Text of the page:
Malaysia’s last Sumatran rhino dies

Posted by Jessica [email protected] on 29 November 2019

The Sumatran rhinoceros is now locally extinct in Malaysia. The country’s last rhino, a female named Iman, died of cancer in the Borneo Rhino Sanctuary on 23 November.

‘Iman was given the very best care and attention since her capture in March 2014 right up to the moment she passed,’ said Christine Liew, Sabah State’s Minister of Tourism, Culture and Environment. ‘No one could have done more.’

Department director Augustine Tuuga said in a statement that Iman, who reportedly was 25 years old, was suffering significant pain from growing pressure of the tumours to her bladder but that her death came sooner than expected.

Iman was captured and relocated to the sanctuary in 2014 where wildlife officials had hoped they could save the species from local extinction by breeding Iman with the country’s last male Sumatran rhino, Tam.

Unfortunately, Tam’s sperm count had been of too low quality to reproduce. This, compounded by Iman’s uterine tumour that prevented conception, meant that the two were never able to conceive a calf.

Tam passed away earlier this year, in May.

Of the five species of rhino, the Sumatran is considered the most endangered. Extensive poaching and habitat loss have led to a 70% decrease in population size over the last 20 years. Now, fewer than 80 Sumatran rhinos survive in fragmented populations in Indonesia, although mainly on the island of Sumatra, and are physically guarded by rhino protection units.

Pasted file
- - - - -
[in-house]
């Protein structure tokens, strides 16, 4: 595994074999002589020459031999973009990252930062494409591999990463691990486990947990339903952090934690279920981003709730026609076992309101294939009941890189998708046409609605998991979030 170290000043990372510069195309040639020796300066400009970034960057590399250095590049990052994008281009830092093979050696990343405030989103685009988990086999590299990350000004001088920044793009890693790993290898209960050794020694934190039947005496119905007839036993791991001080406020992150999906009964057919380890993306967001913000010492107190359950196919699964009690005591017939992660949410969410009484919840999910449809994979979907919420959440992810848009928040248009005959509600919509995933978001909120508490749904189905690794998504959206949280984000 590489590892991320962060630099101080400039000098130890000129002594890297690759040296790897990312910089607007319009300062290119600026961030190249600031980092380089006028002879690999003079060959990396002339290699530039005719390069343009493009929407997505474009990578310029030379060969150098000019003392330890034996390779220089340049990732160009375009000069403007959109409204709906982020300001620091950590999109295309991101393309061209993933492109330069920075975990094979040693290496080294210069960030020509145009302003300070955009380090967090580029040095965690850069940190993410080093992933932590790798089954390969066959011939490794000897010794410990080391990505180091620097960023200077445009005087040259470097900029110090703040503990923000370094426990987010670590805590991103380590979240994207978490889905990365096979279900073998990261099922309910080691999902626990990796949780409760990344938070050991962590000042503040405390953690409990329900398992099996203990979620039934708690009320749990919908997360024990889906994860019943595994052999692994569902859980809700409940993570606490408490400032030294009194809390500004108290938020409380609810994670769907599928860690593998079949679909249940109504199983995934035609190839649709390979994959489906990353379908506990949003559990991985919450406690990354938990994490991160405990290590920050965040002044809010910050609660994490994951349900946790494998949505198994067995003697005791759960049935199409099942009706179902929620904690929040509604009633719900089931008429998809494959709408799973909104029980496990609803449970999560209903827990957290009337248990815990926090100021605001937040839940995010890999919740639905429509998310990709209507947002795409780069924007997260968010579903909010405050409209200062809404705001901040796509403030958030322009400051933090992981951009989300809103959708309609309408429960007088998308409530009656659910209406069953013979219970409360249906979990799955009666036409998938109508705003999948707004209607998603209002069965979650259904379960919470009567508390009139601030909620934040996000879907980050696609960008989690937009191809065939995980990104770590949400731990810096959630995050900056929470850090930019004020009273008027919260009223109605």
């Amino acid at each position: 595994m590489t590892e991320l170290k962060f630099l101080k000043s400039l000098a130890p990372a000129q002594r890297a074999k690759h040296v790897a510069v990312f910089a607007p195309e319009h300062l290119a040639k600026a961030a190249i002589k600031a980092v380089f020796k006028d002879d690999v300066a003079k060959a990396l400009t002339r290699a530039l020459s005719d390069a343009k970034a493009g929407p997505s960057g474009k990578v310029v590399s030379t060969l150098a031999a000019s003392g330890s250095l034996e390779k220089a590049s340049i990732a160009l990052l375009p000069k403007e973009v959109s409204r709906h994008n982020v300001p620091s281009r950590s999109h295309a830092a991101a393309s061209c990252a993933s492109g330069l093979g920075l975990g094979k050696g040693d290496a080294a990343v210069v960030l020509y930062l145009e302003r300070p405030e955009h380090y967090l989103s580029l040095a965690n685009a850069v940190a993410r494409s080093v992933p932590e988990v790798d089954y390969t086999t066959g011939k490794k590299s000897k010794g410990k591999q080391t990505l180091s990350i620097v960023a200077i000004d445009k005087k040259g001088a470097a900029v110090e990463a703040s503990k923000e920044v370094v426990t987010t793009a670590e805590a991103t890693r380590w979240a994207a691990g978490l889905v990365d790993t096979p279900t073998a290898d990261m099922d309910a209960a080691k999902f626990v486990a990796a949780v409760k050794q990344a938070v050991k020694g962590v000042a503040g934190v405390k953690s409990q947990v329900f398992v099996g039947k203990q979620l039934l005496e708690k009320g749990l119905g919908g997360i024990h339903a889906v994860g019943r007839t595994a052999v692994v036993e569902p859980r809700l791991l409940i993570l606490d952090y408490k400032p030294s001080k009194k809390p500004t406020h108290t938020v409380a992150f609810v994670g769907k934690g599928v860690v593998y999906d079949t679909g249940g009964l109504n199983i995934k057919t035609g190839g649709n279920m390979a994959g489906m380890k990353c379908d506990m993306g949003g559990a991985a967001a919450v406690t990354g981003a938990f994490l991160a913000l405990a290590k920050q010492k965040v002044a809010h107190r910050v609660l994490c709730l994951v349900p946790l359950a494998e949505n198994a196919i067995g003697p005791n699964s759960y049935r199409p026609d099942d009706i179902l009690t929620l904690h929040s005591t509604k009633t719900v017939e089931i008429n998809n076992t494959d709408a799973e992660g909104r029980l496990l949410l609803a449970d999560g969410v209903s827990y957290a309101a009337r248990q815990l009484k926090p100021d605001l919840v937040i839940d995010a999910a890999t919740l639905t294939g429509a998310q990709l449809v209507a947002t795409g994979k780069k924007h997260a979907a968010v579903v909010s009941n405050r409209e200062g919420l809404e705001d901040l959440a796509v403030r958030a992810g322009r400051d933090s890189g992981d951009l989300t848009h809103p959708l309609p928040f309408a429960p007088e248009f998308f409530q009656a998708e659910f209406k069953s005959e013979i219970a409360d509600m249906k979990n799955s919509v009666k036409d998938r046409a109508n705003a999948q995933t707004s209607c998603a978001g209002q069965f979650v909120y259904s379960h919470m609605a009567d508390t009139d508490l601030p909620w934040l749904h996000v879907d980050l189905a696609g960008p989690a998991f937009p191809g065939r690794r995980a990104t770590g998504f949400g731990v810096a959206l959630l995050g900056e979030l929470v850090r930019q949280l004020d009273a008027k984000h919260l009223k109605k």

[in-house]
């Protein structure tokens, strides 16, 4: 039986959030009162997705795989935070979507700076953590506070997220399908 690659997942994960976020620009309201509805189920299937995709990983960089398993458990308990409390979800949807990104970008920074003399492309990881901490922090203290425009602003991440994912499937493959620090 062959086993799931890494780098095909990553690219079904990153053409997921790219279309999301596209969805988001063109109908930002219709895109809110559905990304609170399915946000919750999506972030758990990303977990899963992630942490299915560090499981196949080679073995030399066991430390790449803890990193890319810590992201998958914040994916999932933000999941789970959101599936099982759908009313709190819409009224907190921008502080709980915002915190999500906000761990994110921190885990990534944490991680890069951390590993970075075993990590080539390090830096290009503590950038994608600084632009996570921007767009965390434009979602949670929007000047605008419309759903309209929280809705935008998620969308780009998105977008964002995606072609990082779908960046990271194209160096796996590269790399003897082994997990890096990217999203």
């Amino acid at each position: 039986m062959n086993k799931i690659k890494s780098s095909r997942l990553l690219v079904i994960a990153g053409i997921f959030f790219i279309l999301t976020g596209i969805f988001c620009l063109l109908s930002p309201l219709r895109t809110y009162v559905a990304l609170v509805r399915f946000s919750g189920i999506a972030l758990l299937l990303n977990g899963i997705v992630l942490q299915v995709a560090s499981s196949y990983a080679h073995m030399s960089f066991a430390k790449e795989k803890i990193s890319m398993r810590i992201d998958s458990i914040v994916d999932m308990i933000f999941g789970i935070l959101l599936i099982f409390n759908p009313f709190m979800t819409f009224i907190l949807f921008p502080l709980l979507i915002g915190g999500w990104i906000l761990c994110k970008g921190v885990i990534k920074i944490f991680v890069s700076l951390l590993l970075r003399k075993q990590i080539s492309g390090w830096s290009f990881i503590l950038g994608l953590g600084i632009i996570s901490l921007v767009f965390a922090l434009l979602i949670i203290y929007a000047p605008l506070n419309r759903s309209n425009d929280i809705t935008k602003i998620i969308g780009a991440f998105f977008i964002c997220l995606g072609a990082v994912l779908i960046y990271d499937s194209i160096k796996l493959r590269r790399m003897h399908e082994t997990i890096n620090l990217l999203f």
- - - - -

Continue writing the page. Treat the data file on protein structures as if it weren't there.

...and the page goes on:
The status of the Sumatran rhino. Image by National Geographic

The Sumatran Rhino Rescue, a coalition of international conservation organisations, hopes to save the species by capturing as many wild rhinos as possible and transferring them to sanctuaries where wildlife specialists can assist in their reproduction.

In their statement on the loss of Iman, the Sumatran Rhino Rescue said that ‘Iman’s death underscores the urgency of the global community’s efforts to save the Sumatran rhino from extinction and we are committed to continuing our work to support the government of Indonesia’s Emergency Action Plan to save this species.’


Featured image: The Sumatran Rhino Rescue

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